Nigeria Has Uphill Task in Pollution Control - Nnimmo Bassey

24 April 2019

Nnimmo Bassey, a Board of Trustee member of Ogoniland Cleanup, spoke on the level of pollution in Nigeria and other environmental issues. Excerpts:

Sometime in 2009, you said Nigeria is sitting on a time bomb given the high level of pollution in the country, do you think anything has changed?

The pollution situation in Nigeria has deteriorated because since then we have had more sources of pollution. Now oil spills and gas flaring have continued in the Niger Delta. Water pollution is still continuing across the country. In Kano, the Chalawa River is still polluted; Kaduna River is still polluted; the Lagos lagoon is polluted, and we still have no comprehensive plans for solid waste management.

Solid waste management is the easiest thing because it is solid waste and easy to collect at domestic, household, industrial and city levels. But up till now I don't know how many locations we have properly planned and constructed land field locations.

Solid waste could be thrown into borrowed pits or holes along the high way and they create serious contaminants in the ground water and the soil and then of course we have genetic pollution which is a new level that we didn't have before. I am talking of genetic engineering. We have genetically modified organism either at field trial or released into the field which once they cross pollinate with natural species, they constitute pollution.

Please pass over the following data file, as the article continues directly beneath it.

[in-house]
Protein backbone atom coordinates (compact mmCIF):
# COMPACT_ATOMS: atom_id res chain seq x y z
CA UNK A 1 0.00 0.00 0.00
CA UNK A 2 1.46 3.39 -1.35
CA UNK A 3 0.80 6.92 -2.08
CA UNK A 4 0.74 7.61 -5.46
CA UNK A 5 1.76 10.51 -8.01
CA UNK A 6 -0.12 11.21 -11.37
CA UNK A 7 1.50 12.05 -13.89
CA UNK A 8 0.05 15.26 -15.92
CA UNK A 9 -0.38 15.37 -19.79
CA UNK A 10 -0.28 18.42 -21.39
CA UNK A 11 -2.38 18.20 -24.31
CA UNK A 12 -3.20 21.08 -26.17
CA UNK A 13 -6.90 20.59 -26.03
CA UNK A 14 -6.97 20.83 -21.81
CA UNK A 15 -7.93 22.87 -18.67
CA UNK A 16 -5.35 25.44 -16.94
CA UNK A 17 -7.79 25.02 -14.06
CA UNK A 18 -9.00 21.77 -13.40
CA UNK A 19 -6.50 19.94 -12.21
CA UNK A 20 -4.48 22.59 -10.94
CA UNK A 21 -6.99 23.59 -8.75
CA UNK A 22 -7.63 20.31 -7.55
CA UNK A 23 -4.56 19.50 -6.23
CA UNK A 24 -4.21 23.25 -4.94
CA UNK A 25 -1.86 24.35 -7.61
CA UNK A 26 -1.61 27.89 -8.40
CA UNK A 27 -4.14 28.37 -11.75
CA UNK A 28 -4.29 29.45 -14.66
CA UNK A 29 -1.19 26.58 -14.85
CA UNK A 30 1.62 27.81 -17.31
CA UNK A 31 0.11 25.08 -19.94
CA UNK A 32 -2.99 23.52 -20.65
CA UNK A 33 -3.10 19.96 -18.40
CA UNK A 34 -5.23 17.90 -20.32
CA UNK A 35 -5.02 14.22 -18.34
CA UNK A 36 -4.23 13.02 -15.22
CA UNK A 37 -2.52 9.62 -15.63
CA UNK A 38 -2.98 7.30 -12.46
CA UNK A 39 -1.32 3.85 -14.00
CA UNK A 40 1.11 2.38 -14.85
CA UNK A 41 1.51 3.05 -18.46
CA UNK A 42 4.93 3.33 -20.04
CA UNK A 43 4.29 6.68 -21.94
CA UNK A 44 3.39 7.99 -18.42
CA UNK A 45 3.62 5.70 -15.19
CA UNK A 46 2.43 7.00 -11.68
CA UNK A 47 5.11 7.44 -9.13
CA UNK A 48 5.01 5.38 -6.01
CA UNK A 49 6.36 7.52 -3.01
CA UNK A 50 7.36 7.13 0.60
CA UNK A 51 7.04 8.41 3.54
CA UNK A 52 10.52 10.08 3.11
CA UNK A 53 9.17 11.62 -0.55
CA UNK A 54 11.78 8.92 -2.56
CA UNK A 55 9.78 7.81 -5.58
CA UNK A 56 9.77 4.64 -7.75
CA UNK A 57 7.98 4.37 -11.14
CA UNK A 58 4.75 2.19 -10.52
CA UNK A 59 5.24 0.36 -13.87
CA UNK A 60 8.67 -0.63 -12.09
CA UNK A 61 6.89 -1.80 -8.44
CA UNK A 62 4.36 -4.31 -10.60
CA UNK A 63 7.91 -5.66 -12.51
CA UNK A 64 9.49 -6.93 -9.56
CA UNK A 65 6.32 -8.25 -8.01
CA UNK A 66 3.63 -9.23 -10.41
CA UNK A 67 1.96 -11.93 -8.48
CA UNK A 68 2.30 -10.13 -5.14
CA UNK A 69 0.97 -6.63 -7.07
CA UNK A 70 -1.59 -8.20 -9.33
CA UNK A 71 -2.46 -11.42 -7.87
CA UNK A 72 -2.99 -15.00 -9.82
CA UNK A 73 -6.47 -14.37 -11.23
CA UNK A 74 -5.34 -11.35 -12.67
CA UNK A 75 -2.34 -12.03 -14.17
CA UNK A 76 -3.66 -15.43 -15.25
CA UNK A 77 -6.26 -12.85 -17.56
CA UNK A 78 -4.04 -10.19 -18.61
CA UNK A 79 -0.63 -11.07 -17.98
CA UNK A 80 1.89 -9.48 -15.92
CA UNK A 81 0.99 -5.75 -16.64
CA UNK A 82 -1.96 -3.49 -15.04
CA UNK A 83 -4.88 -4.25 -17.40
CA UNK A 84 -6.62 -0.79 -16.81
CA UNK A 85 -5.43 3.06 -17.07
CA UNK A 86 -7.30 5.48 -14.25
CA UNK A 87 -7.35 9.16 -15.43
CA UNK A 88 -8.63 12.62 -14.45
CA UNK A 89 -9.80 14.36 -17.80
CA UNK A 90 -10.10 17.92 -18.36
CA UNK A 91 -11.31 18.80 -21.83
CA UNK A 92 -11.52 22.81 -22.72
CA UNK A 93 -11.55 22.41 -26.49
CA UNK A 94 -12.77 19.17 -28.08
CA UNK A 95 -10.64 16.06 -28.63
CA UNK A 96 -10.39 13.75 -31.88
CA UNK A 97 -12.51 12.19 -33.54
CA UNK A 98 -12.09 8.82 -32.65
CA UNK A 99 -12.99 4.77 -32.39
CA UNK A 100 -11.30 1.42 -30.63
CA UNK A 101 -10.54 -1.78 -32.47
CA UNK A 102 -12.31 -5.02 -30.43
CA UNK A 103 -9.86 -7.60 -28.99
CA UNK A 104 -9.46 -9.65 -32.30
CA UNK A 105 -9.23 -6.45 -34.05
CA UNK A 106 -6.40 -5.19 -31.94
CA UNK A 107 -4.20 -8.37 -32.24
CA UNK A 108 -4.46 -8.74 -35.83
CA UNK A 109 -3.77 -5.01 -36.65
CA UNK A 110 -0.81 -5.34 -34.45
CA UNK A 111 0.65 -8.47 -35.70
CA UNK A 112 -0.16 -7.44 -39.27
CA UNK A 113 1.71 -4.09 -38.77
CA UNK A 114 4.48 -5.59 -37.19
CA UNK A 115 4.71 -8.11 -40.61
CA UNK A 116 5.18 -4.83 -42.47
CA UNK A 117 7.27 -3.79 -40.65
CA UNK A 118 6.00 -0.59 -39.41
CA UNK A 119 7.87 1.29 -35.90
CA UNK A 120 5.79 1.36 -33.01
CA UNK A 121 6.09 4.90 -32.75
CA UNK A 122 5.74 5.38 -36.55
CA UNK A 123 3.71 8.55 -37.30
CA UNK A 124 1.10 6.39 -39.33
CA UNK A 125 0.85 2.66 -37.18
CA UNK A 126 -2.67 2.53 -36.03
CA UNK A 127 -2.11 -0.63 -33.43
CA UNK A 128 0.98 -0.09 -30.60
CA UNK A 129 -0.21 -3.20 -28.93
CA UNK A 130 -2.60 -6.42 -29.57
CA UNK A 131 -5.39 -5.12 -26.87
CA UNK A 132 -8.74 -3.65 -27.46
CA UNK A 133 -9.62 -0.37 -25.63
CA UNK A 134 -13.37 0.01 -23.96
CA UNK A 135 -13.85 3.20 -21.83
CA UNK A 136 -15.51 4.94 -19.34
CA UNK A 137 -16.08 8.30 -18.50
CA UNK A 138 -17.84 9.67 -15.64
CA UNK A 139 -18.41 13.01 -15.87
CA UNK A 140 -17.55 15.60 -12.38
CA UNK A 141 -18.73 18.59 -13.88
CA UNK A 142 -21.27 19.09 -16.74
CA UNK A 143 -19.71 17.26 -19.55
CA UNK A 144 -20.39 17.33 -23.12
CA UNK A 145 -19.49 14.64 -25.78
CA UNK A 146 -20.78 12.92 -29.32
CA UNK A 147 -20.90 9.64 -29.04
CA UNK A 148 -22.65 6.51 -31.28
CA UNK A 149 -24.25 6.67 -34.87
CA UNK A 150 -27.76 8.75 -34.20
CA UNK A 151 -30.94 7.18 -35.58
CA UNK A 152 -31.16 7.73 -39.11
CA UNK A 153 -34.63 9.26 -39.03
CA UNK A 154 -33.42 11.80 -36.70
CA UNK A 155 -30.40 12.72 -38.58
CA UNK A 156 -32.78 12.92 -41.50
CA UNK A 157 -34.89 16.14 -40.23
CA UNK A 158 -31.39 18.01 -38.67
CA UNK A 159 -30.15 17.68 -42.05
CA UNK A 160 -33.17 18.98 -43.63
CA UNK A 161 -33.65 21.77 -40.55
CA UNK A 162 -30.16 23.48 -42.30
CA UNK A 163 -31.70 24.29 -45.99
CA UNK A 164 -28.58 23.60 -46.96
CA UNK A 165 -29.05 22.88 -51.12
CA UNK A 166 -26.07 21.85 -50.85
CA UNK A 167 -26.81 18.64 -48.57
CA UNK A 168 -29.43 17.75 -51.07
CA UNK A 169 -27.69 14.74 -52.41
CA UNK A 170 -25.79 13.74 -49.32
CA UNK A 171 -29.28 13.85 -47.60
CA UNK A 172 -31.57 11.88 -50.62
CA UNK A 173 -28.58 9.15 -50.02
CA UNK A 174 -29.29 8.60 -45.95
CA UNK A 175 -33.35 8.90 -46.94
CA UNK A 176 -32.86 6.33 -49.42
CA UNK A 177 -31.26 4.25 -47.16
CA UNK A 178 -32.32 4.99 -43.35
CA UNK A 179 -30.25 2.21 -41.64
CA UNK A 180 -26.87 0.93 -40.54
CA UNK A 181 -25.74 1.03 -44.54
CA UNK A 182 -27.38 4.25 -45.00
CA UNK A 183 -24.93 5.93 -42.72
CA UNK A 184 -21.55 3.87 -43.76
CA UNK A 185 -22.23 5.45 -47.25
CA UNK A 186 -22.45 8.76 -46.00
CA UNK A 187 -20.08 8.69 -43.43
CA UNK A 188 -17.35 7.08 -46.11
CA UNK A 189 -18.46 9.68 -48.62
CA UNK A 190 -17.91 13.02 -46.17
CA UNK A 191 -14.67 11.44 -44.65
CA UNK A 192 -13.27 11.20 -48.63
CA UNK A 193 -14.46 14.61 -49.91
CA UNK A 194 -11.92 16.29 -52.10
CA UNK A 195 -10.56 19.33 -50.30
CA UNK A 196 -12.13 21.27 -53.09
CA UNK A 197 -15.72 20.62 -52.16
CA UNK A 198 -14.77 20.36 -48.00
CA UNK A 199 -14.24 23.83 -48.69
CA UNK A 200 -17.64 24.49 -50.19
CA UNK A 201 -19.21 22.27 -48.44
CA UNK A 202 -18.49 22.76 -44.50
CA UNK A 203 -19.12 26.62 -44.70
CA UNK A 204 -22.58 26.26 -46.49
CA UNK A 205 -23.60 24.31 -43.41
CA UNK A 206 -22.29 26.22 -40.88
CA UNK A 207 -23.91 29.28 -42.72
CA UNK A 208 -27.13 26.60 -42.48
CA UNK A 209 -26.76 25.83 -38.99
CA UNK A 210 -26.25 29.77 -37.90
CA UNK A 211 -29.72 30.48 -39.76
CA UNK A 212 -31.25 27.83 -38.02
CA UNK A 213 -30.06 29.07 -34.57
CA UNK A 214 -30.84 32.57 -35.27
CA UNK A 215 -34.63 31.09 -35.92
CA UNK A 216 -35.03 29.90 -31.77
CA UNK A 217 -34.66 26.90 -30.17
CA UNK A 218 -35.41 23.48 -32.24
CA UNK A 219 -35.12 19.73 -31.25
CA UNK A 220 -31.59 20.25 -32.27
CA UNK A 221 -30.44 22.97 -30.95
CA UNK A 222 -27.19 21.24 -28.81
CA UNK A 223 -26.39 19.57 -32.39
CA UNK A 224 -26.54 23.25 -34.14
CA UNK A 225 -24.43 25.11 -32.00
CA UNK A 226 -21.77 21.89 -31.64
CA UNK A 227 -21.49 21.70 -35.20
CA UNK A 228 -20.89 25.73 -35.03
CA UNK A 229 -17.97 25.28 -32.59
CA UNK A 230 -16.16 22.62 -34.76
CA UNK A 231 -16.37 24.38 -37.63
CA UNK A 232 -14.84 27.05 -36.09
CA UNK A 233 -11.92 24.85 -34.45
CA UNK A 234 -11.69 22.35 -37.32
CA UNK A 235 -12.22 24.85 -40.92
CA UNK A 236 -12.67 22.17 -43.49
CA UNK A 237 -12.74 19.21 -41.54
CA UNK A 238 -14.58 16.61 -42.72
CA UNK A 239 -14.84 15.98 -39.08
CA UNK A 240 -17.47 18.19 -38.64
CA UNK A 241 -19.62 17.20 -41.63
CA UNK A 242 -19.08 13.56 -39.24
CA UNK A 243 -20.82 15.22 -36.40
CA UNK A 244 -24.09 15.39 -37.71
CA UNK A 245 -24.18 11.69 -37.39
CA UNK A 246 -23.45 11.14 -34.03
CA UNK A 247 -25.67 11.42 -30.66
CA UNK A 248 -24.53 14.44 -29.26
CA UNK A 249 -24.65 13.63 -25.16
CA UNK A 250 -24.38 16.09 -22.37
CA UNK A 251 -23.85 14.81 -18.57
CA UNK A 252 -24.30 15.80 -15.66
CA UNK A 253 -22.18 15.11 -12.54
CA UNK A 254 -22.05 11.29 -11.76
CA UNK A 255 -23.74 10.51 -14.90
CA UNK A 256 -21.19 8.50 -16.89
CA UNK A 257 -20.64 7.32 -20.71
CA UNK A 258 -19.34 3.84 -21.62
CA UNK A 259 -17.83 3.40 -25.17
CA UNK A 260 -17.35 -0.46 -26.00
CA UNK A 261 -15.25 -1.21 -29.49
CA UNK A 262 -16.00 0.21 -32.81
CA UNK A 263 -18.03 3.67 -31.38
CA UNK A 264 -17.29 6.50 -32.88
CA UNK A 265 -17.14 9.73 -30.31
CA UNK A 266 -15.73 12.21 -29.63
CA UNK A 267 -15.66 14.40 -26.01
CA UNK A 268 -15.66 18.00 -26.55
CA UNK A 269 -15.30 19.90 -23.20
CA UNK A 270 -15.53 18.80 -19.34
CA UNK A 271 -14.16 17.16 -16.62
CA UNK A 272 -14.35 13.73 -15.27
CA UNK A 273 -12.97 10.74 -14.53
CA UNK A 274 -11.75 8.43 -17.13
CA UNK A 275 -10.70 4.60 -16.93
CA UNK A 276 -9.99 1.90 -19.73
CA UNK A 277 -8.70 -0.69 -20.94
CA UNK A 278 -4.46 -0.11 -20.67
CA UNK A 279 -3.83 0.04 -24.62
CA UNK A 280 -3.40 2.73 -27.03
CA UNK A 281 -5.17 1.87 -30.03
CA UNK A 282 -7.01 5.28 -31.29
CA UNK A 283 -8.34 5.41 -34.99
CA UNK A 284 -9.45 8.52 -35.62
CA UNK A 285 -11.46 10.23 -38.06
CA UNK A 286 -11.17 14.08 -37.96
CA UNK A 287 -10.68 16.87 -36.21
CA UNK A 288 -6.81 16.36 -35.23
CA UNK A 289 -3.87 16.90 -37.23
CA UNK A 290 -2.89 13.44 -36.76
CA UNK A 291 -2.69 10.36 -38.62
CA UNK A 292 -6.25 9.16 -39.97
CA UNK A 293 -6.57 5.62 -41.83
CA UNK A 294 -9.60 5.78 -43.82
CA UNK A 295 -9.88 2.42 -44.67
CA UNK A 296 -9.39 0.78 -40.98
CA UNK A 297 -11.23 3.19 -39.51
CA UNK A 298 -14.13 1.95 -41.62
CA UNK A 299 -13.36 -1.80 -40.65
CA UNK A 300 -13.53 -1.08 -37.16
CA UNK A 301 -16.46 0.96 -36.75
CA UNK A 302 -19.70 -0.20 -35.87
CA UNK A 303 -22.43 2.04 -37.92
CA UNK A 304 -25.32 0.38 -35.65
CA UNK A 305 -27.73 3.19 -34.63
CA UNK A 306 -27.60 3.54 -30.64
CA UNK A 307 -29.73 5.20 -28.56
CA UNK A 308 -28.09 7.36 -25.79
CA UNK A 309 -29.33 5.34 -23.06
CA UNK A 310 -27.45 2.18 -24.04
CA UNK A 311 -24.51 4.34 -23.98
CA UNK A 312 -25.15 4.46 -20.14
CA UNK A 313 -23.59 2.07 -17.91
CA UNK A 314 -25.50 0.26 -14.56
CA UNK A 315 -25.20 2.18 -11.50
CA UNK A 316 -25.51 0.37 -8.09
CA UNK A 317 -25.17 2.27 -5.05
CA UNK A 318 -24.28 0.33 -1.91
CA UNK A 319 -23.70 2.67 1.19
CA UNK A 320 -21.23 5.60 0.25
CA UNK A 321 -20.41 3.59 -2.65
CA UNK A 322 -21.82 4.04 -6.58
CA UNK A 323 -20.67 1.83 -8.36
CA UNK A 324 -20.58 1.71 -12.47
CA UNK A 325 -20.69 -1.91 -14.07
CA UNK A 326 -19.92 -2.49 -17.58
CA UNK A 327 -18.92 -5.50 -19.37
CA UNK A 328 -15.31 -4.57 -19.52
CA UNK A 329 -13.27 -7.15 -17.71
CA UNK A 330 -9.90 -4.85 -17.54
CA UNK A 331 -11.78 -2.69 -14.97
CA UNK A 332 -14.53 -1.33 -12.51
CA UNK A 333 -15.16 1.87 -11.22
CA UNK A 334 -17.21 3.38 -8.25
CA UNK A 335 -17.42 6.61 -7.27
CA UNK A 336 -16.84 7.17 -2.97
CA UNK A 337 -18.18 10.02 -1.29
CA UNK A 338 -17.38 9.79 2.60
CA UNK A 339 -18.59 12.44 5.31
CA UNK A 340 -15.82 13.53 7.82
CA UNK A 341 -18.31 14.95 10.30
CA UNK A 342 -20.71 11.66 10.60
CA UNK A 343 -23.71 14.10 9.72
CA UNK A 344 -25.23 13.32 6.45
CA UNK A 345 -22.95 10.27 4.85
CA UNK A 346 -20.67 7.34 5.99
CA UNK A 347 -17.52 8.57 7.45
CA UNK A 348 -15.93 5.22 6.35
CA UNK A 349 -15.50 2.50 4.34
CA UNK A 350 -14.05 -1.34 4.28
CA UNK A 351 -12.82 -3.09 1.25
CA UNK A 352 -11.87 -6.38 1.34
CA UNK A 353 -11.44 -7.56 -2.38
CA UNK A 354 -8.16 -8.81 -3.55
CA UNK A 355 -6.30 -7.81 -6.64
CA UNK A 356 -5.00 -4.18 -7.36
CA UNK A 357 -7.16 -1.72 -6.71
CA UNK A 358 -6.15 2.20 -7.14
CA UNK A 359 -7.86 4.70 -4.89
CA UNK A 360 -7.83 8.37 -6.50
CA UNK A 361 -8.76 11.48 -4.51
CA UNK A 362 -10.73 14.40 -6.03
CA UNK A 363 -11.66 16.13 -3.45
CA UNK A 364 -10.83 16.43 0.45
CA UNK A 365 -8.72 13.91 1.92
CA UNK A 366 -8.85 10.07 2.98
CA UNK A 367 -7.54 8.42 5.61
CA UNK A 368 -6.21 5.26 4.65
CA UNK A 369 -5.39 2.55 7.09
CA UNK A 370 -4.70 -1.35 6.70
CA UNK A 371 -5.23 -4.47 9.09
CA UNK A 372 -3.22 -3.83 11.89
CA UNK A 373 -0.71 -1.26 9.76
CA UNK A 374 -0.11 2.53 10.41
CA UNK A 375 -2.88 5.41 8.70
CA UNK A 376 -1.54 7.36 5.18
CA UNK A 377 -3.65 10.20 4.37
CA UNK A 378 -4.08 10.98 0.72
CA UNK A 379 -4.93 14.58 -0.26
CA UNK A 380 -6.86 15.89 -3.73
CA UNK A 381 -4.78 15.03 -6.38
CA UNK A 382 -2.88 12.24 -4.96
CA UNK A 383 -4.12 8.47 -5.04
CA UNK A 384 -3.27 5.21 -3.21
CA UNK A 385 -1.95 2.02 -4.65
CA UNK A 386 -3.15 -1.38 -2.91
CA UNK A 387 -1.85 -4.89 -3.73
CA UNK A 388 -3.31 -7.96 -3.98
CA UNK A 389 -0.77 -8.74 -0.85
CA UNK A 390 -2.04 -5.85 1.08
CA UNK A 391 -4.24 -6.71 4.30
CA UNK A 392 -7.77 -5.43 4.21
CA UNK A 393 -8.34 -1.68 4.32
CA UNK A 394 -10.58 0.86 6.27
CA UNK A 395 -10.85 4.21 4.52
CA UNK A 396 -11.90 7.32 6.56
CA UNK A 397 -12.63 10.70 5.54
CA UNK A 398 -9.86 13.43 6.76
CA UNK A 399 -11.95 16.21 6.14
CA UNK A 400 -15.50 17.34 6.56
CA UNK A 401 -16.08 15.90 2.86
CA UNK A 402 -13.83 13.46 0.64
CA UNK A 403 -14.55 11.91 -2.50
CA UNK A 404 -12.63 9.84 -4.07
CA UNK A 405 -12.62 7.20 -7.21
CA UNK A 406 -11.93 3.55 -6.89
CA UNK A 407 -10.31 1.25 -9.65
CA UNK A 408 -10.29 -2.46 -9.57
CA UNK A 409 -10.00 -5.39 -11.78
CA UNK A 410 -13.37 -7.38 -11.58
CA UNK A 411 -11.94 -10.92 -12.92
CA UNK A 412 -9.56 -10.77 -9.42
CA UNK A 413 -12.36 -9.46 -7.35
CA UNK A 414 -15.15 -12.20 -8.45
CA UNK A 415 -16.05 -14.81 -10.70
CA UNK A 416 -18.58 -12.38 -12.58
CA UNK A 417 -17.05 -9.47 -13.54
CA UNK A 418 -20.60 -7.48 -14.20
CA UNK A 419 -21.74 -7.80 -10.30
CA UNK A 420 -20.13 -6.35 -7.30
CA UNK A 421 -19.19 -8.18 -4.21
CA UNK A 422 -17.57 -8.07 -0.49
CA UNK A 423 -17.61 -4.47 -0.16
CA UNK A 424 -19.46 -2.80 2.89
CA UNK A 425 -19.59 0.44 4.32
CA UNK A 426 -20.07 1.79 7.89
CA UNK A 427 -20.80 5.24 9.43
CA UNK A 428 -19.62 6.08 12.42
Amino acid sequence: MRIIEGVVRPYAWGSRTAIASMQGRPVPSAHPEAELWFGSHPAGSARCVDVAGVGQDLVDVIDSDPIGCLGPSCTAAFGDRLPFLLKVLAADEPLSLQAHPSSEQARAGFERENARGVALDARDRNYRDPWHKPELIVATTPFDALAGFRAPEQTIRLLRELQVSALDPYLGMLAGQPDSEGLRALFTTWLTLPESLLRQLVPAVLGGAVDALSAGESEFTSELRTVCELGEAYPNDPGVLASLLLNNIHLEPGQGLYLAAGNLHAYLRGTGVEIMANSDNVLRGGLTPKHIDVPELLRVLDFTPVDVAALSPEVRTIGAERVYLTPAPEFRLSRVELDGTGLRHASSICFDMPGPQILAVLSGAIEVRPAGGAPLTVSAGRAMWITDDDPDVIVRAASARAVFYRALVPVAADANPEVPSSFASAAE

We also have military pollution from the fight against Boko Haram. Many areas like Sambisa forest are places to be decontaminated because of the use of weapons and these are a specialist kind of pollution that requires specialists to handle. SoI will say in a whole that we still have a mountain to climb when it comes to pollution.

You also recommended a national environmental audit, has it been done?

My advice has not been taken on that. We have not had environmental audit in this country and it is a complex endeavour. I actually recommend that we should be having annual state of the environment reform every year.

What is the state of our environment? How was it last year? What is it this year? Where are we going? What things have improved and what has been tolerated?

Environmental conflict has been a major concern in the Niger Delta, how can it be addressed?

When it comes to conflict arising from natural resources, that has been the case with the Niger Delta for many years. This can be based on the premise that the residents of the communities are not really integrated into the management of the resources or the revenue derived from the resources.